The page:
A Rainbow Collection
If there’s one persistent problem with electronic music today, it’s the prevalence of dead perfection. In an era when anything can be doctored, covered, airbrushed, or otherwise digitally polished, “perfection” becomes so pervasive that the world is saturated in it and things become dreadfully boring. And if there’s one thing to be said about Jamie xx’s In Colour, it’s that it has jumped the hurdle of dead perfection. It has life in it.
Like many artists, Jamie looks backward for inspiration, but not to the plastic synth-pop of the 80’s that recently blew up in the world’s collective face. In Colour draws more on early hip-hop, soul and 90’s electronica to create a sound that’s more organic and less predictable, a record as fun as it is deep. Jamie’s songs are built on tightly crafted beats layered with melodies and vocals that run the gamut from threadbare to baroque.
Each song has its own distinct feel, but blends into its surroundings. “Gosh” opens the album on a tinny, low-fi, garage hip-hop sort of sound, while its follow-up, “Sleep Sound,” dips into the slower and sexier spectrum, bending vocal samples into rhythmic melodies in a way that’s simultaneously mechanical and emotive. Throughout the record, Jamie makes use of programmed melodies as much as organic instrumentation, blending both seamlessly in tight synth arpeggios and loose guitar harmonics on the melancholy R&B tune, “Stranger in a Room.” All of these disparate elements really start to coalesce on the last leg of the album, a series of songs that run into one another and all showcase the artist’s strong song-crafting abilities, though perhaps none better than the all-at-once bright, introspective, complex, and soulful “Loud Places.”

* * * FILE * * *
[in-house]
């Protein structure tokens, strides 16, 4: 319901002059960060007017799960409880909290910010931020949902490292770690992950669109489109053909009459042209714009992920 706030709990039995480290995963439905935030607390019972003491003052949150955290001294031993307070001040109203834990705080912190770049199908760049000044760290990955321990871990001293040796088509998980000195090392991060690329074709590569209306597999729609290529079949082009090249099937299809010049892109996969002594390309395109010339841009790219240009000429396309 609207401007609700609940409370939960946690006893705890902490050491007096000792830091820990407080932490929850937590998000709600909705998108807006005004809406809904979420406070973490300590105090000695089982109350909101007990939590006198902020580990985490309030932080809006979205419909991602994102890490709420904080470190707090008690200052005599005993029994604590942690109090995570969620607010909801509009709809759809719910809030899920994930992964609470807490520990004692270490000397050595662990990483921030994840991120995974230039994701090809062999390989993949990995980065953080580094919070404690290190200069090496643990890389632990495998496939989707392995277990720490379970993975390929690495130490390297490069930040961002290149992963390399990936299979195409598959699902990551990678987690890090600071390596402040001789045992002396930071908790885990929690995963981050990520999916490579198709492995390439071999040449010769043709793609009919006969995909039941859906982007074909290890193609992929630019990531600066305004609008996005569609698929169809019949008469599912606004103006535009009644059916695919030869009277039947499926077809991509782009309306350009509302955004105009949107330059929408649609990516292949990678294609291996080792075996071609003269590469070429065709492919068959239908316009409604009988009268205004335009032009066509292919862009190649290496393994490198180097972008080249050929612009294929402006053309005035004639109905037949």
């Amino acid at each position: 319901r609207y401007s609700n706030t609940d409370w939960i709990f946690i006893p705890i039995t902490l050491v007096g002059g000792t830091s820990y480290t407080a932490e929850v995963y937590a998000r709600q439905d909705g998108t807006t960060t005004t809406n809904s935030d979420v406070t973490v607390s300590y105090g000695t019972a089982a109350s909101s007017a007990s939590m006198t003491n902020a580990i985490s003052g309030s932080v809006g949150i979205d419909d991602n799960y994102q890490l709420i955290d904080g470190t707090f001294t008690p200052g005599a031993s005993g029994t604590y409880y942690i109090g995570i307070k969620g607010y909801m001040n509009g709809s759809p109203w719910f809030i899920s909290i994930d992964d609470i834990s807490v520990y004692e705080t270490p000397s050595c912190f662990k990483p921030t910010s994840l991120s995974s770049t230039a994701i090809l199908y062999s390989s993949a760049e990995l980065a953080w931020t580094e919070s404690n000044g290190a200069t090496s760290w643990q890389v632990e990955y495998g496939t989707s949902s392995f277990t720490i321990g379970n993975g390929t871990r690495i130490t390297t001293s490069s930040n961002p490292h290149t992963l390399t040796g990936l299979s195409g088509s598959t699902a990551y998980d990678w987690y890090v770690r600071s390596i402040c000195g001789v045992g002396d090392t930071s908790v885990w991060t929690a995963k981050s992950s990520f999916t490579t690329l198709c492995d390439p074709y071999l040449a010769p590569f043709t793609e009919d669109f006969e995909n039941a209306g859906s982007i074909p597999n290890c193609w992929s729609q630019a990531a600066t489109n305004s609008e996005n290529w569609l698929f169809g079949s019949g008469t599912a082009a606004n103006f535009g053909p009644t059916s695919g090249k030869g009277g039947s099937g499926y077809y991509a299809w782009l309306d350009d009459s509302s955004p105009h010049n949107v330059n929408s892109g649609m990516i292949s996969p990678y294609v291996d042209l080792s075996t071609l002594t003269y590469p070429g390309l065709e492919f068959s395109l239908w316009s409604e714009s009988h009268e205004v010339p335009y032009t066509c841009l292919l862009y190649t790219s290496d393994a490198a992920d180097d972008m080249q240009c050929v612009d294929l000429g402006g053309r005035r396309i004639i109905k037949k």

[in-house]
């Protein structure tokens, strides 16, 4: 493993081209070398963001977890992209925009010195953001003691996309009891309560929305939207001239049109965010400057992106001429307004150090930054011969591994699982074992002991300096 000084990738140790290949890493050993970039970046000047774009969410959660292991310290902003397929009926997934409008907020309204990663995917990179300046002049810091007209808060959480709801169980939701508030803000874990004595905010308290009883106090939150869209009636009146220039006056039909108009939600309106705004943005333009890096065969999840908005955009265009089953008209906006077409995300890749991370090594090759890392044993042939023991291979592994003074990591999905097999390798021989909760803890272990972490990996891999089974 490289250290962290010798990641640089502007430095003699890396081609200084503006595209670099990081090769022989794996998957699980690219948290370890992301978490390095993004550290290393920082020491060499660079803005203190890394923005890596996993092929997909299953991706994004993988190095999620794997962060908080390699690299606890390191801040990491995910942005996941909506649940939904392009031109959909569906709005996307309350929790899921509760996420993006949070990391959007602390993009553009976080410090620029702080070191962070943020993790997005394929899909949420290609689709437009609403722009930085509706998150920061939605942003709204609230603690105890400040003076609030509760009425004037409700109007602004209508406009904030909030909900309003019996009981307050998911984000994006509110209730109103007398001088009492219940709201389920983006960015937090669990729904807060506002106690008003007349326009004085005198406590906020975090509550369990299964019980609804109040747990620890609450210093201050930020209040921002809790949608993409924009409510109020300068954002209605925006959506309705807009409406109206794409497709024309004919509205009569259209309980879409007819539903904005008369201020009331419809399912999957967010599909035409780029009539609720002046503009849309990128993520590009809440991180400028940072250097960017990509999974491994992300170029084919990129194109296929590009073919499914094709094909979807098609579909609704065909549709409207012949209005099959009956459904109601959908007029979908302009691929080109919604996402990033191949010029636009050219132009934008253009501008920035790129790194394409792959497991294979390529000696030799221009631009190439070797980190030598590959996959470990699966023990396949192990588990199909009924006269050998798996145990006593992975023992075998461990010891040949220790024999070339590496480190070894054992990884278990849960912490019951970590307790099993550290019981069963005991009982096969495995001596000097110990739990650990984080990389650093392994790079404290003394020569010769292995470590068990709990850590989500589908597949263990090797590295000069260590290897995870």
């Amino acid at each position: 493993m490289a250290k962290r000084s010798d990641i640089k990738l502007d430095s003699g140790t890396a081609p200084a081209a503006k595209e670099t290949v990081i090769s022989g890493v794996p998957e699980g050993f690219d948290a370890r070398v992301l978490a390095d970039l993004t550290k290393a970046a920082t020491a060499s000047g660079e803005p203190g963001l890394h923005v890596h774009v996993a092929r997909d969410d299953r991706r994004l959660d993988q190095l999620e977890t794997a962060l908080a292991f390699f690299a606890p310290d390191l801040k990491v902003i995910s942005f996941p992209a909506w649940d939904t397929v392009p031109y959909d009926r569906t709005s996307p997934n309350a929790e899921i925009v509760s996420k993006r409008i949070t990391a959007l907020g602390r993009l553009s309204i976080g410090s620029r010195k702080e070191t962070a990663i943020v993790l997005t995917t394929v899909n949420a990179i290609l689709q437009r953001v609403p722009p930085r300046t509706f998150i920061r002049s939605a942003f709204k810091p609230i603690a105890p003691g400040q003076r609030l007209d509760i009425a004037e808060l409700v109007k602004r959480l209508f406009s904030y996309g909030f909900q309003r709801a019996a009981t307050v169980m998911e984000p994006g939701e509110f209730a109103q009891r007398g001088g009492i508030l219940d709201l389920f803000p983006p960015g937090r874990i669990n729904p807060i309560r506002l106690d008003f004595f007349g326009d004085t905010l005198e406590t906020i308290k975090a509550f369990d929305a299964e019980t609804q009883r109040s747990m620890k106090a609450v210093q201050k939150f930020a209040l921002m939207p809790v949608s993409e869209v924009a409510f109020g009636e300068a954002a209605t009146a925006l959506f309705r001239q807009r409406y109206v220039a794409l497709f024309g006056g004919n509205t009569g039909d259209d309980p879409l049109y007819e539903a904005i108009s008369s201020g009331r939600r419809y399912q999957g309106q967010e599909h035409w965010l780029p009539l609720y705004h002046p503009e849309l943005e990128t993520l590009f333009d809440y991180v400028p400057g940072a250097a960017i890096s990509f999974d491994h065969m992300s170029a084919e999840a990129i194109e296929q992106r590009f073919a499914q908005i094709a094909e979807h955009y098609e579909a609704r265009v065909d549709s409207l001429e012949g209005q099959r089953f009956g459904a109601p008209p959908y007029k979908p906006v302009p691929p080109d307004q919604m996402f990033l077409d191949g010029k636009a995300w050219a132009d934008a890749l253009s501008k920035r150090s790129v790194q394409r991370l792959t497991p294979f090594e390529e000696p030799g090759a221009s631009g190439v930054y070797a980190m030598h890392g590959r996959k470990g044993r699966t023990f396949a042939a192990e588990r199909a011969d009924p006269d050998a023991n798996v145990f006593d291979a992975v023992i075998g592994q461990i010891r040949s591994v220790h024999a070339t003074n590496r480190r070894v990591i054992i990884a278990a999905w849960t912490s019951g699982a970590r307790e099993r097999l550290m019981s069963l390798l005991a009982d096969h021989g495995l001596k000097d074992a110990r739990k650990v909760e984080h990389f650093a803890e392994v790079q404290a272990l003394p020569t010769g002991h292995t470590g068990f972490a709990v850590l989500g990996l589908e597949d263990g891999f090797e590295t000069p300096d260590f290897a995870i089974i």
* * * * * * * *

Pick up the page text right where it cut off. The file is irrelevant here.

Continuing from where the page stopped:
In Colour is an album that never gets boring. It actually becomes more engaging the longer it goes on, and each subsequent listen winds up yielding something fresh from a surprisingly deep collection of songs. It’s a wonderful solo debut from Jamie xx, and hopefully the first of many solid albums.